4. Millennials: Marked by extraordinary forces, including witnessing 9/11; electing President Obama; and becoming digital natives. Millennials have parents who are more involved in their lives, and they possess a high degree of self-esteem. They’re also socially and culturally self-aware. Many millennials have a delayed pathway into adulthood because of student loans and a high level of unemployment. They’re the post-racial, post-gender generation.

A Changing Marital Paradigm

Married households, which constituted 80 percent of American households in the 1950s, now dip below 50 percent. Unmarried heterosexual couples are growing. Today, 18 percent  of adults between the ages of 18 and 29 are married; in 1960, 59 percent of 18- to 29-year-olds were married.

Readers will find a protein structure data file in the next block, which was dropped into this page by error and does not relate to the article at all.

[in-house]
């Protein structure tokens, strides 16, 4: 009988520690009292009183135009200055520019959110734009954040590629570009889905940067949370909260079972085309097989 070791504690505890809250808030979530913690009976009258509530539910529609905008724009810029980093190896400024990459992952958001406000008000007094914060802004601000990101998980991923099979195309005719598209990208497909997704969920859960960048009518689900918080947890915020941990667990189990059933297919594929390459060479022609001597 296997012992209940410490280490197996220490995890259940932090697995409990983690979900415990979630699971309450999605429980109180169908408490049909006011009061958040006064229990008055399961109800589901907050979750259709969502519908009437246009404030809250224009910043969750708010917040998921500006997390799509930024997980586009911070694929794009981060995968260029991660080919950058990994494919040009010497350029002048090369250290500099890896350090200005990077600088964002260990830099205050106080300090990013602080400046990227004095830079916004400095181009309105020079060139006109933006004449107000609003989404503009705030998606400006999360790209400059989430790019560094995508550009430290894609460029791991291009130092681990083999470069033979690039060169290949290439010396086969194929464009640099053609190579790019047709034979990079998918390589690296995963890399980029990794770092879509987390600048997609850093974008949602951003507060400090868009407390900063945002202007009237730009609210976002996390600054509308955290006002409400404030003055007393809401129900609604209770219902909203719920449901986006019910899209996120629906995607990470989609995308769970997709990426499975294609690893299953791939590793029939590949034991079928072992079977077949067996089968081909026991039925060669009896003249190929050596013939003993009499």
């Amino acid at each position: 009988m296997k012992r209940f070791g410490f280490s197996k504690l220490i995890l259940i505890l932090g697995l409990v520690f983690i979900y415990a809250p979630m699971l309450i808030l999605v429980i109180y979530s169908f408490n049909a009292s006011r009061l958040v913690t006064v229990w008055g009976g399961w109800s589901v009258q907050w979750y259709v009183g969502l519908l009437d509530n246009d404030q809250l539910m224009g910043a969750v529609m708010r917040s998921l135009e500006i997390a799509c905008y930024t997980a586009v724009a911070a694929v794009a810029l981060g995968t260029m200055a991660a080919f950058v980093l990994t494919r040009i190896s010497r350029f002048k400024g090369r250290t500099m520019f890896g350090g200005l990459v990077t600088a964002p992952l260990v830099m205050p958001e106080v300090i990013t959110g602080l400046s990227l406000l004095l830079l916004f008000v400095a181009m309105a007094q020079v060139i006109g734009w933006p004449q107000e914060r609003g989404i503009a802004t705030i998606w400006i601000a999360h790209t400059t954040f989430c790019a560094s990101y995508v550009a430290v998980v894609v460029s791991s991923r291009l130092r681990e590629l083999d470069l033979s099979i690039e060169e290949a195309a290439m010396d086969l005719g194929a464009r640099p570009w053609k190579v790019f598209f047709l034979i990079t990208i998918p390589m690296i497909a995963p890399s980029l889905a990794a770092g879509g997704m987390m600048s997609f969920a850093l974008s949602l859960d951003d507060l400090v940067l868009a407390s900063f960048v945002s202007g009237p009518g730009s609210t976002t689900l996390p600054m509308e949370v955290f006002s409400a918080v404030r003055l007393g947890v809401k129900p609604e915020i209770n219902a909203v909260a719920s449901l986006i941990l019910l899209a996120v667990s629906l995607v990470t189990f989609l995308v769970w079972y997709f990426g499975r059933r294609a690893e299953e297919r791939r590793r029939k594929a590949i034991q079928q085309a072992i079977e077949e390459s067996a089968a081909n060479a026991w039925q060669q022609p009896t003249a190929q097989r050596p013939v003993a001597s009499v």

Marriage used to be a “cornerstone” experience: date, marry, live together, have children. For millennials and Gen X, marriage is a “capstone” experience: date, live together, attain some financial security, have children, then marry. A teenager in the United States today has a smaller chance of being raised by both biological parents than in any other country in the world.

Changes in Family Structures

In the 1950s, the typical American family consisted of a married, heterosexual couple with three biological children. Today, this type of family is seventh on the list of American households. The most common household in the United States consists of a single individual; the next common is a married couple; the third common is a married couple with one child.